Parental Apathy-or-Permissiveness?

BEN WROTE: (Regarding a post from a reader named Jared) I don’t know of any parent (that actually knows what the big M on the box means) who would let there kid play that. I’m 14 and my parents are unwilling to let borrow halo 3 from a friend even though I have call of duty modern warefare 2.


Ok, that isn’t a question but I wanted to yank it out of a long buried article to make a point and to address the question hidden inside Ben’s post.

I’d estimate based on experiences like when I spoke at the American and Mississippi Librarian conventions and when I’ve done PTA or other work, that roughly 20% or so of parents do not understand* or care at all about the ESRB ratings.

* more likely haven’t tried to understand

The parents who understand the ratings best are the ones who care the most. They genuinely want to know if a game can hurt their kids, they haven’t made up their minds about media being harmful.

Most of my readers are the above.

That said, the VAST majority of parents in America, I believe, either don’t care or don’t worry about R rated movies or M rated games. Either because they’re too busy, or they’ve given up on making video games a “battleground” with their kids, or they were raised watching grown-up movies as kids themselves. They figure “It didn’t hurt me so it shouldn’t hurt them.”

My experience therefore is that the parents who I hear from most are the ones next-to-least likely to let their kids play M-rated games (the “least” likely are parents who already mistrust media) are a small but vocal number. Parents like yours Ben.

Most parents, for whatever reason, let videogames join DVDs, Internet and TV. They don’t have time, or enough fear/worry, to pay close attention. I don’t judge any parental decision.

No Responses to “Parental Apathy-or-Permissiveness?”

  1. Yes, I understand that my parents are the ones that actually pay attention and care (though I still want halo). I now know that the reason my dad didn’t want me borrowing halo is because he hadn’t researched the content and he had a lot of computer work to do. I’m glad that they pay attention to the content in movies and games. Them allowing me to get Halo or not I know really isn’t the point, because whether or not I get it, they will still look at it before they make that decision. I guess saying what I said in my comment on Jared, I do realize maybe a lot of the parents do know what’s to in media but just don’t care. I feel almost sick to hear a 9 year old wanting grand theft auto or any of the games Jared listed. Well, anyway, thanks and I will have to get my dad to visit this site if ESRB doesn’t give him enough information.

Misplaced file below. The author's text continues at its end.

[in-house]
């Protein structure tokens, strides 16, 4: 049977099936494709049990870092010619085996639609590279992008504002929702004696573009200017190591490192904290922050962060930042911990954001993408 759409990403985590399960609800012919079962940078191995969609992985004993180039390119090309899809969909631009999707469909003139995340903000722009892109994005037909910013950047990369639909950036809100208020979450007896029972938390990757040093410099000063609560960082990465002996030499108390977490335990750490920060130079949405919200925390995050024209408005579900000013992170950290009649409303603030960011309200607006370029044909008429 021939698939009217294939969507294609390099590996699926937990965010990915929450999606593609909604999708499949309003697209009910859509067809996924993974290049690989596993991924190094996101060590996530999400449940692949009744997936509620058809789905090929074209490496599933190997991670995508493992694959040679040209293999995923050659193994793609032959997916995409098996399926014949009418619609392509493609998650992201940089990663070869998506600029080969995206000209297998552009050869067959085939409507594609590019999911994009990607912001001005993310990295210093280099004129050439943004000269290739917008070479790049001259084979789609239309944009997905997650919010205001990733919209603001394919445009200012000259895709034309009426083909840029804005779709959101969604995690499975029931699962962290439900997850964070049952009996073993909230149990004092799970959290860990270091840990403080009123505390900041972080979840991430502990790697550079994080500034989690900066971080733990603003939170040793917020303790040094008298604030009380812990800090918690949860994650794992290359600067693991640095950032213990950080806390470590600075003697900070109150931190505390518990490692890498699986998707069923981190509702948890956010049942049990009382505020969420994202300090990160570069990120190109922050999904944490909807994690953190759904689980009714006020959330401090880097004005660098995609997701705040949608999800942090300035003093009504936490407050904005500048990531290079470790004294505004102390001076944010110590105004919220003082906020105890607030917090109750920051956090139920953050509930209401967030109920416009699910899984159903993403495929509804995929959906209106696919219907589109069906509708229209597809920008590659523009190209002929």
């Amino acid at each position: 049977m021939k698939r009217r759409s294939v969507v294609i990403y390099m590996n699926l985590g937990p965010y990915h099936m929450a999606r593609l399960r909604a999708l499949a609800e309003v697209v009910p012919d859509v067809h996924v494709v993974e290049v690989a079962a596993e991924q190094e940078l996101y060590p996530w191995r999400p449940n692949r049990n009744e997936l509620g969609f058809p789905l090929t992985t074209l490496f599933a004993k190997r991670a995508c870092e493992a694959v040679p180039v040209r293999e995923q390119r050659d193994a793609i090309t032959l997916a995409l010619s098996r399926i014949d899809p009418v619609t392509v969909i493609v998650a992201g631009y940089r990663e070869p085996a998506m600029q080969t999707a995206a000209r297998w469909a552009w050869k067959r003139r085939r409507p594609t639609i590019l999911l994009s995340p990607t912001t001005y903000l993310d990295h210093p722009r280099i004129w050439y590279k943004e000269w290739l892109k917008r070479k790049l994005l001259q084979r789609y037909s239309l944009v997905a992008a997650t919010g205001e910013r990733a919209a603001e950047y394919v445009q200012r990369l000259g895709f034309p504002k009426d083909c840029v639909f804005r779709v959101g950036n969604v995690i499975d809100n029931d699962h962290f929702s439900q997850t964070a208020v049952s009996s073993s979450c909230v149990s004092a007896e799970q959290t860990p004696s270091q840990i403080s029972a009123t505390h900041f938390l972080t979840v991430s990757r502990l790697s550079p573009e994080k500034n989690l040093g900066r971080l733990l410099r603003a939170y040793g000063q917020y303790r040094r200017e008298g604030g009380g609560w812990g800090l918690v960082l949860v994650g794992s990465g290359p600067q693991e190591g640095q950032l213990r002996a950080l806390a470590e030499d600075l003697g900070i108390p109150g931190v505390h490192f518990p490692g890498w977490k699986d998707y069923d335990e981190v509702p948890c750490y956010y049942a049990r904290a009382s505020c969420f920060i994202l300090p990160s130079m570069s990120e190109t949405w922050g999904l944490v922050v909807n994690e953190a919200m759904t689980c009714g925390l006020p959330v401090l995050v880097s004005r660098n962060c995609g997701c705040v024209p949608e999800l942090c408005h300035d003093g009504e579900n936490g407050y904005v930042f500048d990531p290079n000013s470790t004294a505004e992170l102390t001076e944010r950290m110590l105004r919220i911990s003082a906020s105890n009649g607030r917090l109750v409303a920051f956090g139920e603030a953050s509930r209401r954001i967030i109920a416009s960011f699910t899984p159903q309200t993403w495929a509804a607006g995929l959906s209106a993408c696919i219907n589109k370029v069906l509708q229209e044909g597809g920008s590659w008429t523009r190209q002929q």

2. My parents do know just as much about esrb ratings as I do. They are not the kind who completely shelter me and my siblings but the do protect us from unnecessary amounts of violence, blood, language, or really anything else that might be too distubing. As I said, I have Modern Warefare 2, but only for spec ops and multiplayer. So no, they aren’t mistrusting the media rather than keeping an eye on what I don’t need to see at 14 years old. Once again, they protect me, but not overprotect me.

  3. I am 13, and my parent’s pretty much let me get any M rated games now. halo 3 is my FAVORITE game, (cant wait for reach) I reccomend your parents seeing youtube videos/trailers of halo 3, it will probably remind your mom/dad of halo.

  4. I’m sorry, the above post I meant remind them of starwars, not halo.

  5. Lol. Yeah, I know the gamerdad dissagrees with the M rating and hey, I have MW2, which is much more realistic and violent than Halo. You shoot aliens, not people, and when you do shoot people in multiplayer, it has less blood than my Tony Hawks game. But anyway, they will research the game sometime and I willshow them some YouTube and probably some of what gamerdad said about it. It really wasn’t that my parents weren’t unwilling to get me the game, but they need to check it out first sometime.
    PS. Wow, it does kinda look like star wars

  6. It helps to also remember that without… purple blood… Halo would be Teen.